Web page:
I carefully balanced my feet on the iron railing spanning the length of the Brooklyn Bridge. I held on as I leaned out to get a good look at the East River below and out across the New York Harbor. It would be about a 120 foot drop. I wondered if the water would be cold, or if I’d feel anything when I hit. Would the shock force me to take a breath as I shot below the surface?
Suicide was nearly impossible from the Brooklyn Bridge pedestrian walkway. In order to end up in the East River, one would have to climb over the railing, walk a steel girder over the heavily traveled roadway below, and then climb through a mesh of cables to actually get to the edge in order to jump. One was more likely to fall into traffic and be hit by commuters heading out of Manhattan in the evening rush hour. It was too much of a risk and too much trouble for one to off themselves this way. It was a good thing that wasn’t what I had in mind.
I only wanted to swan dive into the East River to see what it felt like. I was hoping the rush of cool water would shock me out of my midlife blues. I hoped by coming close to death, I’d appreciate being alive. I wanted to feel again. Something. Anything but the numbness that had become my constant companion.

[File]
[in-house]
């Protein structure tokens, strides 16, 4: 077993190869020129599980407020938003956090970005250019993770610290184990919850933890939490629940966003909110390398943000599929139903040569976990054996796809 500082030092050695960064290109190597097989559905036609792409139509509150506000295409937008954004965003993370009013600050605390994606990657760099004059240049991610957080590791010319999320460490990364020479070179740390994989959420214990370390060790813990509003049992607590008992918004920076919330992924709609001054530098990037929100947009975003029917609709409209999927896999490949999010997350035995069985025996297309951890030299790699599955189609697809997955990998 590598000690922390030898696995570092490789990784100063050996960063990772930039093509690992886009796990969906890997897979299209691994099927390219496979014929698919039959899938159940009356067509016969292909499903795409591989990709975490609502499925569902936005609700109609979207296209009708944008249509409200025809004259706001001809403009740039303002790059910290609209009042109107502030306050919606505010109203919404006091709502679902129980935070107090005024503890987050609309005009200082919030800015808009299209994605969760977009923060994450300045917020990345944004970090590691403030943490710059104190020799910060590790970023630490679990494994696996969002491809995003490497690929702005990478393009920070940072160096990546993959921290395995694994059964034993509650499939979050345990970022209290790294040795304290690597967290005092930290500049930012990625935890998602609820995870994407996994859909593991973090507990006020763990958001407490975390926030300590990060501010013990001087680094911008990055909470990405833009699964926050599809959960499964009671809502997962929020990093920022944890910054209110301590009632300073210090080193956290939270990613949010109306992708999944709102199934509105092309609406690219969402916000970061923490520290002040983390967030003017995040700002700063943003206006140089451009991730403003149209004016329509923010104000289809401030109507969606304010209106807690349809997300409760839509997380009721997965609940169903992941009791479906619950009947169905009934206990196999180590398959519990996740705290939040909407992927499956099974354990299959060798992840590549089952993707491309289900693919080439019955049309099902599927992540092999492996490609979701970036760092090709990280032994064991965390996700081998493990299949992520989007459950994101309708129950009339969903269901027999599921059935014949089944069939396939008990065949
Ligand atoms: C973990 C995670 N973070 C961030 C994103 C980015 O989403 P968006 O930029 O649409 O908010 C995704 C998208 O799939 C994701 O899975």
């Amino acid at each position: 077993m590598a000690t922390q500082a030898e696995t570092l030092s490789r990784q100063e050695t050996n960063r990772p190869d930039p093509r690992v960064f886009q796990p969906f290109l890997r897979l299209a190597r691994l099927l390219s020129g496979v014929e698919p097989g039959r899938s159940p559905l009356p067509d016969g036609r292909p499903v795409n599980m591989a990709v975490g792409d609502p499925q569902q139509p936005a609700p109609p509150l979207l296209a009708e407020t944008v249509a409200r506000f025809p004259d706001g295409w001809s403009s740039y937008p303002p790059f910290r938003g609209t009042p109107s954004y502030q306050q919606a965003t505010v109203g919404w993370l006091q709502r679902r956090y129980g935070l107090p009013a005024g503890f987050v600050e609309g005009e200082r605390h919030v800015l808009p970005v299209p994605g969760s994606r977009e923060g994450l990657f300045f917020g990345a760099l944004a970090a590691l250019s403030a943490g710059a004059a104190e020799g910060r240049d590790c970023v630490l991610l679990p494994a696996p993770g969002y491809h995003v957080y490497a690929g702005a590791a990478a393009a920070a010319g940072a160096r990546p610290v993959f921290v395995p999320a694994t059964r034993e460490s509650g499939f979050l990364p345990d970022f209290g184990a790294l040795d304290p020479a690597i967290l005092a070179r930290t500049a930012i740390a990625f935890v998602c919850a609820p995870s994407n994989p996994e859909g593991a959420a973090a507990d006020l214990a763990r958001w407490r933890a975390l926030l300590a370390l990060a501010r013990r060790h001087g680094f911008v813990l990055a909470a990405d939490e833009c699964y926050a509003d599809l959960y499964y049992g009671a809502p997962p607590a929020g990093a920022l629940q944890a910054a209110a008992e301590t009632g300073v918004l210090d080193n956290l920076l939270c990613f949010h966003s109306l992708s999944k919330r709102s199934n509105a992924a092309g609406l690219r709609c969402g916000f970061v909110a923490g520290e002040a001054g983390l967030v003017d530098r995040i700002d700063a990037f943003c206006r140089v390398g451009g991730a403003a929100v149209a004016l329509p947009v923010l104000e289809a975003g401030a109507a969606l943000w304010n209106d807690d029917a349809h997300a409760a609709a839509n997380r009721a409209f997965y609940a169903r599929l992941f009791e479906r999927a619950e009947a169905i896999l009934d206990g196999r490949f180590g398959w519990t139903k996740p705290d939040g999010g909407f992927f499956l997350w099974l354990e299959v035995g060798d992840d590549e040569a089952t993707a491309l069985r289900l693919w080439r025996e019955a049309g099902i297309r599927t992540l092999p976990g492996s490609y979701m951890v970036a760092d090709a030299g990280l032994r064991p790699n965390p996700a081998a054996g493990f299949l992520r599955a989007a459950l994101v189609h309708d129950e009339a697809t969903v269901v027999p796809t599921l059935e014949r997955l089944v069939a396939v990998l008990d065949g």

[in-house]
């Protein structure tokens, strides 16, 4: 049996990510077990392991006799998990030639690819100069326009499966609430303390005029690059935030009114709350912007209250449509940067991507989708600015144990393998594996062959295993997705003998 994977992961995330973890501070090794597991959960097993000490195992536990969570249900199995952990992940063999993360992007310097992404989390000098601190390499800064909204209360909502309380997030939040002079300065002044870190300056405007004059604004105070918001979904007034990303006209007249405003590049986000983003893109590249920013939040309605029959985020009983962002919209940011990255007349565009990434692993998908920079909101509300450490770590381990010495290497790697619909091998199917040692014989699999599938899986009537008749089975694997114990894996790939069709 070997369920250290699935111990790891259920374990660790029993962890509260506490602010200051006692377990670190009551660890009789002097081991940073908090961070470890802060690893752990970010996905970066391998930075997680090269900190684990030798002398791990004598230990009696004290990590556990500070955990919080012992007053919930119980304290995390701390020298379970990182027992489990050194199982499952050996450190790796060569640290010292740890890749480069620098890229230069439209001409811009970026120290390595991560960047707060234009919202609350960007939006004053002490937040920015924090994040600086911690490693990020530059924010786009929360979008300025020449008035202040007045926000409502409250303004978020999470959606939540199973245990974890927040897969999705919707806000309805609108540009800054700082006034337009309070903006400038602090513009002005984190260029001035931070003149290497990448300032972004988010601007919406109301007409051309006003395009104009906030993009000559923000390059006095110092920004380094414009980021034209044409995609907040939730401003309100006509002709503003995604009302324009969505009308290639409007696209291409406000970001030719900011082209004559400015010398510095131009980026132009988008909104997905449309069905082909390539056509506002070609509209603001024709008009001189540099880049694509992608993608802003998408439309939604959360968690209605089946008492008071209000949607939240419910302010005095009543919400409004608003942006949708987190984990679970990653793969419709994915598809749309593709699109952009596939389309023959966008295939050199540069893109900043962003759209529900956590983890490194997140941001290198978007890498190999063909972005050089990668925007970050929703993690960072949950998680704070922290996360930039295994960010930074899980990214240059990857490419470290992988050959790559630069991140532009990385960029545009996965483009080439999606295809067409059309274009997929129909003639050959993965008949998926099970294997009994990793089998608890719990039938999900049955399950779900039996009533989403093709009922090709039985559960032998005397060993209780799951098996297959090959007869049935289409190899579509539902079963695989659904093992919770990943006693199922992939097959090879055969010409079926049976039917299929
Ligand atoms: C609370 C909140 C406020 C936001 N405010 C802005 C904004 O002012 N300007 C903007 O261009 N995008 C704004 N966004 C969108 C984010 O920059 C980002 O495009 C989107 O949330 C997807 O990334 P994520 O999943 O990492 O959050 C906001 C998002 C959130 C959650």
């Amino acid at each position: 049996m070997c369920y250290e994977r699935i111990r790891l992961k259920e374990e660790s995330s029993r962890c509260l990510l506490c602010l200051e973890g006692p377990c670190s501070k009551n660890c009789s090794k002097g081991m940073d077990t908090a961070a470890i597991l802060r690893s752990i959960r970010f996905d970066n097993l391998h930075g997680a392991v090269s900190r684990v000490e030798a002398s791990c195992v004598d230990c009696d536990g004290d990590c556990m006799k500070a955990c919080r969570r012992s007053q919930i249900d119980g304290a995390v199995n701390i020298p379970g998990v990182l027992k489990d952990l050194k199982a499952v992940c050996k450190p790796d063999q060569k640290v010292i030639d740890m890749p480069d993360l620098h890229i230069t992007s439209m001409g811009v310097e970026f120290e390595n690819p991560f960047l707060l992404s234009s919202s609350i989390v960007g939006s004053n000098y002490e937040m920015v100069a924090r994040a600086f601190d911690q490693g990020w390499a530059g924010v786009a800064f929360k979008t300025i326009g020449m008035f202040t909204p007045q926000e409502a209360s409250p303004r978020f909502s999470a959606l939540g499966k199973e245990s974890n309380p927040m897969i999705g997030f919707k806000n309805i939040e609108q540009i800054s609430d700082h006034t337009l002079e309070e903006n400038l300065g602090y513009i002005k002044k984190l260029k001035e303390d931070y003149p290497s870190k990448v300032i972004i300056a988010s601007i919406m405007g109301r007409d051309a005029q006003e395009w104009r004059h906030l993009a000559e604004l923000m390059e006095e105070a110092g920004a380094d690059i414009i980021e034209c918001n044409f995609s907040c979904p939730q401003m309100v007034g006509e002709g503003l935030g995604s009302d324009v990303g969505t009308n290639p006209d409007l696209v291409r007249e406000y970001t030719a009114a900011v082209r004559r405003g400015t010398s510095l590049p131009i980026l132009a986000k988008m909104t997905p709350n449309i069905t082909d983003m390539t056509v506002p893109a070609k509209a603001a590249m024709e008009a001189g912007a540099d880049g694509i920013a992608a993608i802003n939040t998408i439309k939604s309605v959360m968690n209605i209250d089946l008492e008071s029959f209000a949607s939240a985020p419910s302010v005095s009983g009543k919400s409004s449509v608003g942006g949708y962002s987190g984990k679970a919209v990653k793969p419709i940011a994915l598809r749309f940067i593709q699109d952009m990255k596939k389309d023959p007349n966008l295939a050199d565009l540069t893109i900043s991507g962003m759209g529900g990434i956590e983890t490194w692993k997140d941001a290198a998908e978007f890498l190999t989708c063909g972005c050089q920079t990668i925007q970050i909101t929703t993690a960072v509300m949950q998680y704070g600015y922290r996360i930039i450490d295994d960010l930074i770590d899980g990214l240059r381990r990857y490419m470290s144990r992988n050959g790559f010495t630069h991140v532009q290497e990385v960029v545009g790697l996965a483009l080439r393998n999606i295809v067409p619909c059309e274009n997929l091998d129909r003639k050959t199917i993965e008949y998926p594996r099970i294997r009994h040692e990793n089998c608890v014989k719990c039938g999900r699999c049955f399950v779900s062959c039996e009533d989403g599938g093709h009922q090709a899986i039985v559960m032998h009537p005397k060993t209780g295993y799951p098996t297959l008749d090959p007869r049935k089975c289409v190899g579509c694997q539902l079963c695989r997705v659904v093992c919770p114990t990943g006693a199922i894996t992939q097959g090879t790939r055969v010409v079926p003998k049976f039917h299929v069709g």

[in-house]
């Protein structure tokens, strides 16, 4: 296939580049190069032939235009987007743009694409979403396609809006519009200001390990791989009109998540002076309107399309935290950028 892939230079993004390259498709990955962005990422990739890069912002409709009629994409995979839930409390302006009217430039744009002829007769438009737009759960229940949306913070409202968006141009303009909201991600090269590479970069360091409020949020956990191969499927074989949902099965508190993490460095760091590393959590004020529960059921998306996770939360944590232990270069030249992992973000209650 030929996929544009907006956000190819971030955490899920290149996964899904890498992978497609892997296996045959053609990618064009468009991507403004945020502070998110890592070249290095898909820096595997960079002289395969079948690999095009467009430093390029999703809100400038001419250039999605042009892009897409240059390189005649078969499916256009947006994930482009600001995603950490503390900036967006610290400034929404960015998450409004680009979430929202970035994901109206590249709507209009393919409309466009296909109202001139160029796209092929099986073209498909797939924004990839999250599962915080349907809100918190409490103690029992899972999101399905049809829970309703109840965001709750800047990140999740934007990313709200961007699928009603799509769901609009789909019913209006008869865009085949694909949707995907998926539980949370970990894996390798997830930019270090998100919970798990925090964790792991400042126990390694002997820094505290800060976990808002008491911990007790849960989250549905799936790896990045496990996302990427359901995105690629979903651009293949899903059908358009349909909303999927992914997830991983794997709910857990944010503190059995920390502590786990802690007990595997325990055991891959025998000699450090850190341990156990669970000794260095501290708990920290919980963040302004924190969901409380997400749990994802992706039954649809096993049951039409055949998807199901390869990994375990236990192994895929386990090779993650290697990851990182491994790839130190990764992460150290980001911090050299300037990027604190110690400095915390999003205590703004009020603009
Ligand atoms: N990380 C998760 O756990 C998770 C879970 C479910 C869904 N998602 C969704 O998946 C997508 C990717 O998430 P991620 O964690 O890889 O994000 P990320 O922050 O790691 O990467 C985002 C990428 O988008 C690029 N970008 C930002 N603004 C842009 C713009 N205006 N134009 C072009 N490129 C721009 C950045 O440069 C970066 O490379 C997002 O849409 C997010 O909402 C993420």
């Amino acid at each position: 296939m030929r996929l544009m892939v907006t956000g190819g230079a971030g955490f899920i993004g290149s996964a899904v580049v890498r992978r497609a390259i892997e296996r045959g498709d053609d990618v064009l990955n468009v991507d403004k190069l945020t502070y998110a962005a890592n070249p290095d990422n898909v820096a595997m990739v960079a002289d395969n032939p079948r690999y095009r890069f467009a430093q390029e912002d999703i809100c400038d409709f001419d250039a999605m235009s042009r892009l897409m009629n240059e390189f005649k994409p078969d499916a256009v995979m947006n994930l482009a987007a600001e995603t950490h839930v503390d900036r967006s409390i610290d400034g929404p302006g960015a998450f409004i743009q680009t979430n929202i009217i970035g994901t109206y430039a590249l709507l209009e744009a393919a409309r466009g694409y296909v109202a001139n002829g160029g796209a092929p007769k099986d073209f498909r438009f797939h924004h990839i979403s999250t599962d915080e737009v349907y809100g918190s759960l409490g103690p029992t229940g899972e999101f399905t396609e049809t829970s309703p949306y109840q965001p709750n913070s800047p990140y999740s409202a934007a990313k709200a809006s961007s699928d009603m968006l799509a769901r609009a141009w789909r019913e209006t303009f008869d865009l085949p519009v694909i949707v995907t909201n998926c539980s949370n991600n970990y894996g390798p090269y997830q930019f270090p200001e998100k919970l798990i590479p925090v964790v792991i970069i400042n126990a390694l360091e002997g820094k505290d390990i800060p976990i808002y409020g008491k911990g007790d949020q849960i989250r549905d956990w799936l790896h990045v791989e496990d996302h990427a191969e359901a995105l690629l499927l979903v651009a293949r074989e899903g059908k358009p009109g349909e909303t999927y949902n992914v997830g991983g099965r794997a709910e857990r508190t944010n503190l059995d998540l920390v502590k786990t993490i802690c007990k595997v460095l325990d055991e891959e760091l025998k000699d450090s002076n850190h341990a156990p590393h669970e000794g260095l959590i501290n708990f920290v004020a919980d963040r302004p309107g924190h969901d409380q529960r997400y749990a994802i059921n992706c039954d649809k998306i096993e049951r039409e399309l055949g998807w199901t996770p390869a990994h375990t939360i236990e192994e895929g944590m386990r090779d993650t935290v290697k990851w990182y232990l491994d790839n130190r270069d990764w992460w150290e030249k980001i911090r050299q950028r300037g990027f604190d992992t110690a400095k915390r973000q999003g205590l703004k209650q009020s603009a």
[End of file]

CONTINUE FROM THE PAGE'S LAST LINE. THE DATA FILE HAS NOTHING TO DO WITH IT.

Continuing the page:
Tourists crowded around me. Some seemed to be watching to see if I was going to jump. A few pulled out their cell phone cameras and began snapping pictures of what they would later tell their friends was a crazy New Yorker about to take a dive. One frozen snapshot in the grand scheme of things called my life. Most of the crowd was completely unaware as they took pictures of the Harbor, with Lady Liberty in the background, or Manhattan as the sun sank low behind the skyline. Many were locals traveling the bridge as they did several times a week. They were the most oblivious.
The lights of the bridge began to glow as twilight took the city. It was my favorite time of day. As I gazed into the horizon, I felt my phone vibrate. I pulled it out of my pocket and stepped back down onto the platform.